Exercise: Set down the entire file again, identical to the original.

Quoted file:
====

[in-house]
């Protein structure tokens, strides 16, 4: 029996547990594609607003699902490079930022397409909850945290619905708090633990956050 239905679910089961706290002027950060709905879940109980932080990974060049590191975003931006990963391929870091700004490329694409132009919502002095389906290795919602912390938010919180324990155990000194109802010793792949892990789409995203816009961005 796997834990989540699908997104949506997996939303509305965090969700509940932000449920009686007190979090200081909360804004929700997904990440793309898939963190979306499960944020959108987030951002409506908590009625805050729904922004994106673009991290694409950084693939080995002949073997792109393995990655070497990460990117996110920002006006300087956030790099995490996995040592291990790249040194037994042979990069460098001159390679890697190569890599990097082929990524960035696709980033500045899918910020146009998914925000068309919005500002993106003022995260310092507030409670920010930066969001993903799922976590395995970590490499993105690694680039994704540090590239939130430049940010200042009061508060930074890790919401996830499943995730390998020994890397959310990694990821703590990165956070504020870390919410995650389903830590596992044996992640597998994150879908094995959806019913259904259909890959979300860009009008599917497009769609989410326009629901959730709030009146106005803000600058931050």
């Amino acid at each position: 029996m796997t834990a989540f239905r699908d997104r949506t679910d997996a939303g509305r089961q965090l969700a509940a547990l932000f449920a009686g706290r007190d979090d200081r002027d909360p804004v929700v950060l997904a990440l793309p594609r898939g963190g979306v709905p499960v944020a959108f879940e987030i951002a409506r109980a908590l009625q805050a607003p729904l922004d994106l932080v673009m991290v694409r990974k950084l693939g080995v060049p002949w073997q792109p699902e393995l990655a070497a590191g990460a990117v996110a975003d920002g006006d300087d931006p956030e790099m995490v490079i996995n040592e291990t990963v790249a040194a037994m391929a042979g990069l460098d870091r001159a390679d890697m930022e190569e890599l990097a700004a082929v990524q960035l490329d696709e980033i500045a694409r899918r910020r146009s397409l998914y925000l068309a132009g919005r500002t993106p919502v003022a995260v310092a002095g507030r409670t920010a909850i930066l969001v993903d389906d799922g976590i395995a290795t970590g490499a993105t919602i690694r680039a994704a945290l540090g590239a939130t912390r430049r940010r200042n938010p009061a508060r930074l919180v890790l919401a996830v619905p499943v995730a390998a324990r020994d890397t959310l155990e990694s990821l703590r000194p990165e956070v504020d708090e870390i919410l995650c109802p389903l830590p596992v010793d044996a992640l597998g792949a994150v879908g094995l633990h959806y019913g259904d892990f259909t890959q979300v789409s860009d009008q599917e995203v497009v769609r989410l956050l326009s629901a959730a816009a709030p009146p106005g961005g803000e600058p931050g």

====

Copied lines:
[in-house]
């Protein structure tokens, strides 16, 4: 029996547990594609607003699902490079930022397409909850945290619905708090633990956050 239905679910089961706290002027950060709905879940109980932080990974060049590191975003931006990963391929870091700004490329694409132009919502002095389906290795919602912390938010919180324990155990000194109802010793792949892990789409995203816009961005 796997834990989540699908997104949506997996939303509305965090969700509940932000449920009686007190979090200081909360804004929700997904990440793309898939963190979306499960944020959108987030951002409506908590009625805050729904922004994106673009991290694409950084693939080995002949073997792109393995990655070497990460990117996110920002006006300087956030790099995490996995040592291990790249040194037994042979990069460098001159390679890697190569890599990097082929990524960035696709980033500045899918910020146009998914925000068309919005500002993106003022995260310092507030409670920010930066969001993903799922976590395995970590490499993105690694680039994704540090590239939130430049940010200042009061508060930074890790919401996830499943995730390998020994890397959310990694990821703590990165956070504020870390919410995650389903830590596992044996992640597998994150879908094995959806019913259904259909890959979300860009009008599917497009769609989410326009629901959730709030009146106005803000600058931050």
């Amino acid at each position: 029996m796997t834990a989540f239905r699908d997104r949506t679910d997996a939303g509305r089961q965090l969700a509940a547990l932000f449920a009686g706290r007190d979090d200081r002027d909360p804004v929700v950060l997904a990440l793309p594609r898939g963190g979306v709905p499960v944020a959108f879940e987030i951002a409506r109980a908590l009625q805050a607003p729904l922004d994106l932080v673009m991290v694409r990974k950084l693939g080995v060049p002949w073997q792109p699902e393995l990655a070497a590191g990460a990117v996110a975003d920002g006006d300087d931006p956030e790099m995490v490079i996995n040592e291990t990963v790249a040194a037994m391929a042979g990069l460098d870091r001159a390679d890697m930022e190569e890599l990097a700004a082929v990524q960035l490329d696709e980033i500045a694409r899918r910020r146009s397409l998914y925000l068309a132009g919005r500002t993106p919502v003022a995260v310092a002095g507030r409670t920010a909850i930066l969001v993903d389906d799922g976590i395995a290795t970590g490499a993105t919602i690694r680039a994704a945290l540090g590239a939130t912390r430049r940010r200042n938010p009061a508060r930074l919180v890790l919401a996830v619905p499943v995730a390998a324990r020994d890397t959310l155990e990694s990821l703590r000194p990165e956070v504020d708090e870390i919410l995650c109802p389903l830590p596992v010793d044996a992640l597998g792949a994150v879908g094995l633990h959806y019913g259904d892990f259909t890959q979300v789409s860009d009008q599917e995203v497009v769609r989410l956050l326009s629901a959730a816009a709030p009146p106005g961005g803000e600058p931050g």